The anticipation of a new baby is supposed to be filled with excitement, hope and joy. However, for many couples the reality of that new baby is quite different from the reality. Gottman’s (2006) research found that after the first baby is born relationship satisfaction dropped significantly for two-thirds of the couples studied. Some studies put marital decline as high as sixty-three percent drop in marital satisfaction after the child is born.
In Gottman’s research on new parents, conflict within the relationship and hostility towards each other dramatically increase. Couples found themselves fighting much more with their emotional intimacy having deteriorated. They became bewildered and exhausted and not surprisingly their passion, sex and romance plummeted.
Distressed parents often want their babies to be quite and not need them so much, like a doll in a crib. This creates a withdrawn parent-child emotional relationship. Unhappily married parents may also be intrusive to force their babies into preferable behavior-like shutting up or sleeping more.
In Gottman’s research on babies raised by unhappy parents the children’s development suffered. They lagged behind the babies of contented parents both intellectually and emotionally. Speech occurred later, potty training was delayed and the ability to self-sooth was slow in coming. With parents suffering from depression some of these lacks in children were permanent.
From this research it is clear that the greatest gift parents can give their child is a loving, stable and happy relationship. This type of relationship nurtures a baby’s development and promotes stronger attachment to parents. This loving environment allows the baby to grow both emotionally and intellectually. Children cannot survive and flourish in a war zone with parents at loggerheads.
So what can you do?
No parent wants to create a hostile environment and not get along with their spouse. The reality is that for most of us nowhere do we learn effective relationship skills. The only models we have are our own parents and if that wasn't a good model we may struggle. There is no shame in seeking help to make things better when in fact it is something we do every day in other aspects of life from seeing a doctor to visiting an accountant to using a realtor. Getting help is a strength and courage because it’s only when we recognize that we may not have the answers can we actually seek more effective ways to fix things.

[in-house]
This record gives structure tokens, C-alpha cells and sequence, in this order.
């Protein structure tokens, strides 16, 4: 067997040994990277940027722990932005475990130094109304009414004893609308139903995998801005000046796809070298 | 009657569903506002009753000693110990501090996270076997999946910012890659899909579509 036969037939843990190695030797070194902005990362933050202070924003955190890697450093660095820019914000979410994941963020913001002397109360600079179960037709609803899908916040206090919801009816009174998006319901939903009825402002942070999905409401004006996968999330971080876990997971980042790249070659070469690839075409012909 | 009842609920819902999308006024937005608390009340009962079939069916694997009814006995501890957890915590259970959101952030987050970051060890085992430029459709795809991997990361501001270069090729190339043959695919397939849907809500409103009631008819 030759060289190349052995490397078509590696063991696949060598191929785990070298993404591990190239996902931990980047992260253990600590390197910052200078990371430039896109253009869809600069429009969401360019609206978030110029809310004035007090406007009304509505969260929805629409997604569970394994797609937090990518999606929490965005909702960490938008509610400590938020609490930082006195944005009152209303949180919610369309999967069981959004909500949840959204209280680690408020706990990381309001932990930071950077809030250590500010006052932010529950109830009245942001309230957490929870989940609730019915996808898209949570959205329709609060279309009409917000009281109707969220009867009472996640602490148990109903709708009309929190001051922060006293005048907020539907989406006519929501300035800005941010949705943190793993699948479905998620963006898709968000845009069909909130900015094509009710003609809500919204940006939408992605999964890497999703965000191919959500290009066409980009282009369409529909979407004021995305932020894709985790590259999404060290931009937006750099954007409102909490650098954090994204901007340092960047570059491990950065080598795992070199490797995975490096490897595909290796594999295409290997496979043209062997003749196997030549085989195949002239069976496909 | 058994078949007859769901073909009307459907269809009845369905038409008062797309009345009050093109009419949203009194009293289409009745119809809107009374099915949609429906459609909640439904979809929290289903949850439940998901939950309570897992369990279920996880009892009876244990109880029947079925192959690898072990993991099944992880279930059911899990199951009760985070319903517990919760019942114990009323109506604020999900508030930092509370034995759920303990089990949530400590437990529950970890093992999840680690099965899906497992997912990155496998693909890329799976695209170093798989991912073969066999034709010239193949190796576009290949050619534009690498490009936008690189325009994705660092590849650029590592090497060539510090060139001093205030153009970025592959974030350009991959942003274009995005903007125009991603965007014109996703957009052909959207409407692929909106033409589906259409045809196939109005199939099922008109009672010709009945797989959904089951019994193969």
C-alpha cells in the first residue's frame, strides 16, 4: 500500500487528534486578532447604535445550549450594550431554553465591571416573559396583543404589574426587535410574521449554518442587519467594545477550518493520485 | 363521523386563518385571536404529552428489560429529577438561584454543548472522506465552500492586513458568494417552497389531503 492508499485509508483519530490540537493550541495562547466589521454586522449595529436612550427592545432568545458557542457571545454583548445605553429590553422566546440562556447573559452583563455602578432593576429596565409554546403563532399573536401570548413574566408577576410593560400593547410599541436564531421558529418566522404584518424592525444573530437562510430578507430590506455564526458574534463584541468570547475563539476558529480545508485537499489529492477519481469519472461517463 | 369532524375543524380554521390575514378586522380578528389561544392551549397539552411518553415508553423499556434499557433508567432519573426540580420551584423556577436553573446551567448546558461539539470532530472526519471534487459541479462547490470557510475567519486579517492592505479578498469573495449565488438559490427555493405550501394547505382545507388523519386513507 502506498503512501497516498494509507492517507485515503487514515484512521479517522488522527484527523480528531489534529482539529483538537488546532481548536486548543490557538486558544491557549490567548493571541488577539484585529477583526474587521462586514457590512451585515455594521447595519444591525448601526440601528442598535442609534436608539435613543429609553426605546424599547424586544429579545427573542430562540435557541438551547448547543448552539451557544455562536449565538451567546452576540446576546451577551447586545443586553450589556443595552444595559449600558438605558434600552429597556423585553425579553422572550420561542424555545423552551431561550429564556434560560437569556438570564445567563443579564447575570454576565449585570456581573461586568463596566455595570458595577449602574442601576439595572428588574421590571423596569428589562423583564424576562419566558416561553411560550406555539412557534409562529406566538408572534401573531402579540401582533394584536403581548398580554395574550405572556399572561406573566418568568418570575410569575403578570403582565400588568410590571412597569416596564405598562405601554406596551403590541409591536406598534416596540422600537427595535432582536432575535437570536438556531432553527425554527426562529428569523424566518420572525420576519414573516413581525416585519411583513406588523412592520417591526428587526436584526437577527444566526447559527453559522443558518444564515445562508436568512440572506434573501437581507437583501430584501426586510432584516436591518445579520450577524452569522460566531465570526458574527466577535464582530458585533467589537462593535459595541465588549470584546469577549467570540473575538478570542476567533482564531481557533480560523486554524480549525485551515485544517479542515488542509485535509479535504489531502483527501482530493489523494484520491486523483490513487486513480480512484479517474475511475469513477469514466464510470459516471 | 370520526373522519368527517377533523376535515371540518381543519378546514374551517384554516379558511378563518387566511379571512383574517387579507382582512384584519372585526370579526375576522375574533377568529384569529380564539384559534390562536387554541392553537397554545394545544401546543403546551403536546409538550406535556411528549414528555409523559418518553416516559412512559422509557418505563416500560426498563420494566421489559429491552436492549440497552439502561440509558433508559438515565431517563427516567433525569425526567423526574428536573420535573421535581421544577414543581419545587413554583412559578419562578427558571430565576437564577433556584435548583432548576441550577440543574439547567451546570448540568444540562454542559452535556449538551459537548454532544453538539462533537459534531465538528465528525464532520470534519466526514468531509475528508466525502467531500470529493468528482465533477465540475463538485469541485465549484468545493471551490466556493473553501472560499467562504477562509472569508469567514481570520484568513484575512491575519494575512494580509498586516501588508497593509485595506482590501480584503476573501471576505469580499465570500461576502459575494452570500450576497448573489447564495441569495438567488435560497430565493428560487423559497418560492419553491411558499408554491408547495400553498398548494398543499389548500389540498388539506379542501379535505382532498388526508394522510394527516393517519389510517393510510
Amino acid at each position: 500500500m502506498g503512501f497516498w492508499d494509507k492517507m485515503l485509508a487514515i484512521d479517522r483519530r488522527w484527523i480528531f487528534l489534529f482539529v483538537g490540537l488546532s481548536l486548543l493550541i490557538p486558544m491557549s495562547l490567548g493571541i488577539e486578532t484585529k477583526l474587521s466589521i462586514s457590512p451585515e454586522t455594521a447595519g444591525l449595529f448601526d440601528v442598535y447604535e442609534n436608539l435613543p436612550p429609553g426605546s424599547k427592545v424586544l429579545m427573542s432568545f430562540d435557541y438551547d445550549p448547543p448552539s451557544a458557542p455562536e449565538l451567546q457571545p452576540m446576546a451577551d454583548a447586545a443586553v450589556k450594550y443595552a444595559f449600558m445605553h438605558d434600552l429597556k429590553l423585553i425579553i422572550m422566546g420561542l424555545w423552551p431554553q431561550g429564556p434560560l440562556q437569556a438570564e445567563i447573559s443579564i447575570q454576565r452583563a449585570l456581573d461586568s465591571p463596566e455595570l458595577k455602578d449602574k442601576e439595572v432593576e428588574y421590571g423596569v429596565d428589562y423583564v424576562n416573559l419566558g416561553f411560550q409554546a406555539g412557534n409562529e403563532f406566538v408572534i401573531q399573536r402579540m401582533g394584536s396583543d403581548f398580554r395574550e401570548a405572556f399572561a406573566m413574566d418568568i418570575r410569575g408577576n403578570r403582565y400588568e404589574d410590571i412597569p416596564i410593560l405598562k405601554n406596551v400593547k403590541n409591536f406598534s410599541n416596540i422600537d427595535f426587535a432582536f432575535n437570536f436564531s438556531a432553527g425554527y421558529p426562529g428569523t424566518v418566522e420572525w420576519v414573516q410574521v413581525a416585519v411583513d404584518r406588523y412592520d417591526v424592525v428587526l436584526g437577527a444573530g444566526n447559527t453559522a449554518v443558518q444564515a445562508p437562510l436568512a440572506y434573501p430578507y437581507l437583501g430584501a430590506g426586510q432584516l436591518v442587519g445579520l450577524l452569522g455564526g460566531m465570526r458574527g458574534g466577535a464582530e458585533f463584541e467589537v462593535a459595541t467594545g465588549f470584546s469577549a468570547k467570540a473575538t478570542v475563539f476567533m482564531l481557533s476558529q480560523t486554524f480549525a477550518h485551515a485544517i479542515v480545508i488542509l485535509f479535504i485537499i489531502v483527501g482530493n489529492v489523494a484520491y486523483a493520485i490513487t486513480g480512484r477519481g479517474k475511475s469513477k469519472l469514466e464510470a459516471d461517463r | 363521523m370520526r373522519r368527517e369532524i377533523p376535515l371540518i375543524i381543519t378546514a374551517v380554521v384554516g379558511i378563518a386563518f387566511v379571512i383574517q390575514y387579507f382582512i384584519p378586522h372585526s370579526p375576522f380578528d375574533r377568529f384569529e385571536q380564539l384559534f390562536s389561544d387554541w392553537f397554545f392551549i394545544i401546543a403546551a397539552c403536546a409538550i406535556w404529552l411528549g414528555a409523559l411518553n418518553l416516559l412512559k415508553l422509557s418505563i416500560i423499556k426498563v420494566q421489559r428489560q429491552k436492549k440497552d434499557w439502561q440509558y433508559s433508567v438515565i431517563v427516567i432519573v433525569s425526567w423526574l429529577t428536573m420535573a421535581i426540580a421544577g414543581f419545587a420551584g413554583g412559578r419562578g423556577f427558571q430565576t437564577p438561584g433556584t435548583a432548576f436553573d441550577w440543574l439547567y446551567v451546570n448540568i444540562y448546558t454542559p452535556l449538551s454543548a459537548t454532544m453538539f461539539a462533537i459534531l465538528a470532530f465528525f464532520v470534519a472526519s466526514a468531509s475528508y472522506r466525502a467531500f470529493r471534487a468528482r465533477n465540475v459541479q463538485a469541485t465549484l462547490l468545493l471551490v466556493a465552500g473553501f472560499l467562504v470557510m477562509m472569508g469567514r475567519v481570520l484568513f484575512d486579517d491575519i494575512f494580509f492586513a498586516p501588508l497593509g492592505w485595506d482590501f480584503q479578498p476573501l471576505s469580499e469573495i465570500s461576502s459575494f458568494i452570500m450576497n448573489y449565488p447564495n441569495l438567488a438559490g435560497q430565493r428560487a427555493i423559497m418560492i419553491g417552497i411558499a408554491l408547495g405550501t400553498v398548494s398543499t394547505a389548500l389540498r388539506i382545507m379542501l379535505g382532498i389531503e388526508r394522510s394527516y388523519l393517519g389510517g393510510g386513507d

In giving your baby everything he or she needs it’s important to keep the focus on your relationship and connection with your partner and value each other’s views on parenting. In discussing conflict, set aside the desire to persuade your partner about your viewpoint and instead seek to gain understanding of their perspective. To manage conflict successfully you must first understand each other’s perspective and realize that each of you have valid viewpoints. Then with that in mind, focus on working towards a win-win compromise that is good for the relationship you are in now, not what is good for each other or the baby.
By developing strong relationships skill prior to the arrival of the baby you can positively influence your child’s intellectual and emotional development. In addition relationship skills can help you prevent relationship meltdown and infidelity. Effective skills will allow you to prevent escalating hostilities and learn how to negotiate effectively while understanding that each partner’s viewpoints are valid. Good relationship skills have been shown to reduce incidents of postpartum depression significantly, thereby improving a child’s developmental outcome.
Often people are reluctant to seek help from a professional trained counsellor because of misunderstandings of what these professionals can do or due to the negative social stigma. However, just as you seek experts’ help in other areas of your life such as doctor, accountant, dry cleaner etc, seeking a professional trained in relationship can help you have that wonderful family life you had envisioned.
For more information or help with your relationship please contact us at 9030 7239.